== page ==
A few weeks ago, Grey had dinner at Pace, an Italian restaurant in Laurel Can­yon. She was tired from a day of filming This Ain’t Star Trek XXX, in which she plays a Vulcan ravished by Captain Kirk. There was a bruise on her arm from having blood drawn for an obligatory syphilis test. She’s caught gonorrhea twice and chlamydia once — “Like getting the common cold,” she says — and she requires partners to be checked for diseases two days before a scene. “When you’re in the industry, and your body is what you sell, [catching some­thing] makes you feel like shit,” she says. “I have a good enough reputation that I can demand tests from performers now.”

Grey’s frankness is appealing, and though she says it a bit too loudly, she has me convinced that she is not a victim. She may be just another determined starlet, exploiting her perversity in the pursuit of fame. And it’s not clear that women who are more turned on by foreplay than by the type of anatomically unpleasant porn she films benefit from her quest for sexual lib­eration. For the past 40 years, the conun­drum of porn and its meaning for violence against women has been debated in femi­nist circles, with no resolution in sight. As heartbreaking as it is to think of sorori­ty girls trapped in dorm rooms with boy­friends who expect them to act like Grey, it’s just as sad to think of Grey as a re­pressed office drone who has to live out her fantasies in secret on Craigslist over the weekends. Someone is going to lose here, and it’s not Grey. “I’m standing up for my­self,” she says.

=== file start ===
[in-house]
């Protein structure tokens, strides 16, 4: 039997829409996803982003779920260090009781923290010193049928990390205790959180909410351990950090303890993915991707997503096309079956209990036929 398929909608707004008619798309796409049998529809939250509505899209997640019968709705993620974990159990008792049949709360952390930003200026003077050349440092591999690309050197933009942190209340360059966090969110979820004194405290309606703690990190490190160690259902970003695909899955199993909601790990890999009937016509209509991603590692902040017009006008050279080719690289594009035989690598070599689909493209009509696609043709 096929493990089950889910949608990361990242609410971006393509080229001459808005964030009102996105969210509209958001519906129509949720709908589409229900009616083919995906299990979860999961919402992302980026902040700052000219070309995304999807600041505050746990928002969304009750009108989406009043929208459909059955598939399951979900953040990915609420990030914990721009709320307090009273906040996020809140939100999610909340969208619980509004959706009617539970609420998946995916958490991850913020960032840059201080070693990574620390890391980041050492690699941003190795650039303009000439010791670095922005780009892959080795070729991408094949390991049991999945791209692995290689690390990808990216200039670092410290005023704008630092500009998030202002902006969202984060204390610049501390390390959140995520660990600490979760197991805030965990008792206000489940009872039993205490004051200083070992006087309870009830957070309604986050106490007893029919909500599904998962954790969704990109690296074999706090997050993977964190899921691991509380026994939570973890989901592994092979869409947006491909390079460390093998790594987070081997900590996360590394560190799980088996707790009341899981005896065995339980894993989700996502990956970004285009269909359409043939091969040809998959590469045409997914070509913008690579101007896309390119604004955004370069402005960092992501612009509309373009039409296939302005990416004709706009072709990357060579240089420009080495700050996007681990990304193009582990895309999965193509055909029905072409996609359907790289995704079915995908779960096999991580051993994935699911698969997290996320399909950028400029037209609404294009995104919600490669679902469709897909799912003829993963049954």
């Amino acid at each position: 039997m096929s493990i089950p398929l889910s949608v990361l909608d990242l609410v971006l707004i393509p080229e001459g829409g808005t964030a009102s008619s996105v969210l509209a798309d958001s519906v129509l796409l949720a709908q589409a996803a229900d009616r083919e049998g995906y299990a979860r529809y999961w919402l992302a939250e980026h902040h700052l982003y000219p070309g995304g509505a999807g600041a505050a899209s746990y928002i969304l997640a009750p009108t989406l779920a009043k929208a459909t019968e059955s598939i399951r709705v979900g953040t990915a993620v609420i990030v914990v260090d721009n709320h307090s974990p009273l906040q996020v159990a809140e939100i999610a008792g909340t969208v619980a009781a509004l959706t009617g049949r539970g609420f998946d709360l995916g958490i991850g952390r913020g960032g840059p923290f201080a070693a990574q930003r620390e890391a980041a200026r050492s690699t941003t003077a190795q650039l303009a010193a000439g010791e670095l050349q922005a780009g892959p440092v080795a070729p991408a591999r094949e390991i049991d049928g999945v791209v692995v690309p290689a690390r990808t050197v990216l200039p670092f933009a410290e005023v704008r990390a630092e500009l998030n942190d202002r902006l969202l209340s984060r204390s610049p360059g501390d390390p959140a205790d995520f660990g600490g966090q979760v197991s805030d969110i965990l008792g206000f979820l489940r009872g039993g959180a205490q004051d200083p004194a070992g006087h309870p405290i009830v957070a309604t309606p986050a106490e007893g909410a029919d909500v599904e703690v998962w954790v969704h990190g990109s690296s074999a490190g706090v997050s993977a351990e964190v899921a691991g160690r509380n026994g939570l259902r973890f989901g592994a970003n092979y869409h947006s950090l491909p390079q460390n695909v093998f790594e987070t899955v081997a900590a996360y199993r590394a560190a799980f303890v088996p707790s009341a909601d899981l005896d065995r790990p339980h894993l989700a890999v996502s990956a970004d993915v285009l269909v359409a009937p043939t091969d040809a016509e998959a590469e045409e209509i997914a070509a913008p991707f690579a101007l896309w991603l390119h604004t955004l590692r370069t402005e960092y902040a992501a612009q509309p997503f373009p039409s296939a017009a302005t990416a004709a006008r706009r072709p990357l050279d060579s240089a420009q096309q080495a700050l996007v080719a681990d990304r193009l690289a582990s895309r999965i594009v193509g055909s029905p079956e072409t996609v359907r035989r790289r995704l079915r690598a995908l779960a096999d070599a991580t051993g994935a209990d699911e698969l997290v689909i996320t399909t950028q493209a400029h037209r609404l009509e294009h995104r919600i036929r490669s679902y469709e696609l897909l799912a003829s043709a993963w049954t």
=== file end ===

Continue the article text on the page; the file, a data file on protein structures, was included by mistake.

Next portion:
In This Article: Coverwall, Pornography